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3/7/2006 4:25:54 AM

Updated 02/24/06
 


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CNN’s ‘Andy Serwer 180’
Reporter’s housing bubble lasts two minutes on ‘American Morning.’

By Ken Shepherd
Free Market Project

Dec. 08, 2005

Send this page to a friend! (click here)     The same network that brings you “Anderson Cooper 360” should consider a new show hosted by one of its business reporters: “Andy Serwer 180.”

     CNN’s Andy Serwer swung from warning of a rupturing housing bubble to saying such a bubble doesn’t exist in just two minutes in a “Minding Your Business” report on the December 8 “American Morning.” This is hardly the first time he’s done so, although his reversals are coming quicker. The Free Market Project reported recently on Serwer’s about-face on the economy on the December 2 show, which took about two hours to happen.

     Reporting on a UCLA study on the future of the housing market released the same day, Serwer cautioned viewers the findings were “kind of scary stuff,” adding that “800,000 jobs might be lost if the bubble really bursts.” An onscreen graphic warned viewers that the “Housing Outlook Darkens.”

     After reporting a drop among housing stocks the previous day on Wall Street, the Fortune magazine editor concluded that the housing industry “is right now peaking, but they’re saying it’s just not going to continue.” But substitute host Carol Costello prompted a correction from Serwer, noting that “maybe it’s not so much the bubble is going to burst, but things are just readjusting to where they should be.”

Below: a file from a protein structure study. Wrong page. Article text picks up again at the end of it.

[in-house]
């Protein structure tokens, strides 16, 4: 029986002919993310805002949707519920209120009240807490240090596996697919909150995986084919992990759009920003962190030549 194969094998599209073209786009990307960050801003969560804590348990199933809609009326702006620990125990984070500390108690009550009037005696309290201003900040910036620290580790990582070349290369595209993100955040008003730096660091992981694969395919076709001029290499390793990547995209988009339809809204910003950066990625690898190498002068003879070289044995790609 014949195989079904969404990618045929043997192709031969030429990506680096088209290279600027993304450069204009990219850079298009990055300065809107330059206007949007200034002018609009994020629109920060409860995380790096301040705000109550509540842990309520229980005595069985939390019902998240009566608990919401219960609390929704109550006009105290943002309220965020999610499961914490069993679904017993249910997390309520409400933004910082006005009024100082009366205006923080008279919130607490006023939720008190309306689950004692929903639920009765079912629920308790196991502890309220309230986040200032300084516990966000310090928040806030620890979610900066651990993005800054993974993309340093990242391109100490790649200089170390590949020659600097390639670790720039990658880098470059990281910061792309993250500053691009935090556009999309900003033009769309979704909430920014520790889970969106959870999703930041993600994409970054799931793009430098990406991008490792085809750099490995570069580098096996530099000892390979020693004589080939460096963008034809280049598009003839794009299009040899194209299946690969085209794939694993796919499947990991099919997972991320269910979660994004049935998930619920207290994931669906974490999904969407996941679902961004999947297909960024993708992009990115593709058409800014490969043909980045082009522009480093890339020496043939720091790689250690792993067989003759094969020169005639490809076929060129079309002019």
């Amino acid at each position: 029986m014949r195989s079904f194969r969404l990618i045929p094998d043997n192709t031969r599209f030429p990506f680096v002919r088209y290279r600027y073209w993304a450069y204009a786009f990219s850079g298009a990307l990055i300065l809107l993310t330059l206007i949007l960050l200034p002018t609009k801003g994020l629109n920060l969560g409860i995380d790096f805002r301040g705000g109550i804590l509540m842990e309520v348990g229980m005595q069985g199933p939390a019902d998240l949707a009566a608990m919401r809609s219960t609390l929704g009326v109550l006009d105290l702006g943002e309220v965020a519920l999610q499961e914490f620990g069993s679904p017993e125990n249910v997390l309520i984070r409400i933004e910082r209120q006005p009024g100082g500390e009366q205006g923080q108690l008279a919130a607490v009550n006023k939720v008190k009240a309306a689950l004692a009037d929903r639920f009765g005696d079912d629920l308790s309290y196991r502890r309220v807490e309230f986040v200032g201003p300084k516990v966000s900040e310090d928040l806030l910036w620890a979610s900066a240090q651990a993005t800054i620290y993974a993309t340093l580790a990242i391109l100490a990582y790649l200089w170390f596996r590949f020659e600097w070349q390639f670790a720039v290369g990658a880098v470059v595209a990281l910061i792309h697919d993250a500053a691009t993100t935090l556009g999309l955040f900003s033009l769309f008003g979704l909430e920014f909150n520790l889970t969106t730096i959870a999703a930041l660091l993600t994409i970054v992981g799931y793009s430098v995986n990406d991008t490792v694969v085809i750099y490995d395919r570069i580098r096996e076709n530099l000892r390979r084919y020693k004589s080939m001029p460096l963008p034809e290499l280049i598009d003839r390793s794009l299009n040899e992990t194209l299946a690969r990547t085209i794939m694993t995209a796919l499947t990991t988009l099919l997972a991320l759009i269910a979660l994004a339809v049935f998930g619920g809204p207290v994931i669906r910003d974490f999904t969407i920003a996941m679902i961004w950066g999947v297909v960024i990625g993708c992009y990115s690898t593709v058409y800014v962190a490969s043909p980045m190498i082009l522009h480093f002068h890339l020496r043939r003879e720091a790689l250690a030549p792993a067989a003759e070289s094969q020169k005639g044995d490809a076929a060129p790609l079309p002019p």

Softening his introductory warning, Serwer admitted, “that’s probably right, we’re just unwinding a little bit. Things were at such a frenzied pace there for a while, right?”

     Just a day before, Los Angeles Times reporter Annette Haddad reported a less pessimistic outlook by experts who put together the latest UCLA Anderson Forecast.  Haddad noted in the December 7 article that while the previous UCLA study, released in September, foresaw a “possible recession by the end of 2007,” such a downturn in the economy was not foreseen in the current prediction.

     Forecast author Ryan Ratcliff said “there have been several instances since 2001 where sales have flattened out for a few months, only to pick up again.” The Free Market Project published a
special report in late November detailing four years of media hype about the ever-soon-to-burst “housing bubble,” citing numerous instances where reporters hyped negative indicators as harbingers of trouble.

 


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